Last updated: May 15, 2018

What Does Deliquescent Mean?

Deliquescent refers to a property of matter, particularly salt, that is characterized by easy dissolving or melting in water. Typically, hygroscopic substances such as paper, cotton, caramel, sulfuric acid, chemicals, fertilizer and common table salt are considered deliquescent.

Various salts like calcium chloride and zinc chloride are so highly hygroscopic that they can dissolve in water exceptionally easily, a property known as deliquescence.


Corrosionpedia Explains Deliquescent

Due to the affinity of deliquescent substances to atmospheric pressure, such materials may require storage in very tightly sealed containers or storage tanks. When added to materials and foods for the purpose of preserving the moisture content, the substances are referred to as humectants. Compounds and materials demonstrate varying deliquescent properties and this may result in detrimental effects like stress concentration, especially in composite substances.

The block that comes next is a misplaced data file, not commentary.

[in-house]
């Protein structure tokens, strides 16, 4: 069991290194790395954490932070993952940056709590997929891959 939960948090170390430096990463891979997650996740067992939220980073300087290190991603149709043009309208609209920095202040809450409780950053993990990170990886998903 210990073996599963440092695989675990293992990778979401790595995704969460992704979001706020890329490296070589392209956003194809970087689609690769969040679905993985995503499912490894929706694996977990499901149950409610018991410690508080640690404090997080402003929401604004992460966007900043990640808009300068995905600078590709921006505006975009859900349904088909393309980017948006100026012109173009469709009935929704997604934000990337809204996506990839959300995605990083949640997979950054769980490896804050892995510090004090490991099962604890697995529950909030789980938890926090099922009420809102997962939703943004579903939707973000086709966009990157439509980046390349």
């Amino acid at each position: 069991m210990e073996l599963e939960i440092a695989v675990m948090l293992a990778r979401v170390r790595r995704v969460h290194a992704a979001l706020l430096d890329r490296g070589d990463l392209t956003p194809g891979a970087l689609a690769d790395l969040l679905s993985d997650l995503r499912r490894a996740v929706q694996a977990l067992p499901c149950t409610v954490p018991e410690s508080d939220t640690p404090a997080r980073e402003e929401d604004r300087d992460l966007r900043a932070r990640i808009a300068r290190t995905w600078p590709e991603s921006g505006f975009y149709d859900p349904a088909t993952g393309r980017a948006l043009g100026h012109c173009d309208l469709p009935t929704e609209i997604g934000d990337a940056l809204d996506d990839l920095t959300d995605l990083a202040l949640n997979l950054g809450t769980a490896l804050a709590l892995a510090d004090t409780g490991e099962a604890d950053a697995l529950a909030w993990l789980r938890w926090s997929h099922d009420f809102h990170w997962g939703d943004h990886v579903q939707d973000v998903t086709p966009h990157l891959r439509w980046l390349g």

Several deliquescence brines from salts at elevated temperatures are corrosive, especially when they persist. Thus, hygroscopy differences of materials should be monitored accurately in all concerned industrial settings. Most of the time, excessive amounts of deliquescence can lead to elevated absorption of moisture that increases the stress of materials.

By having an accurate measure of the ability of a certain material or substance to hold water from its environment, the right measures can be implemented to improve operations and prevent system and process failures.


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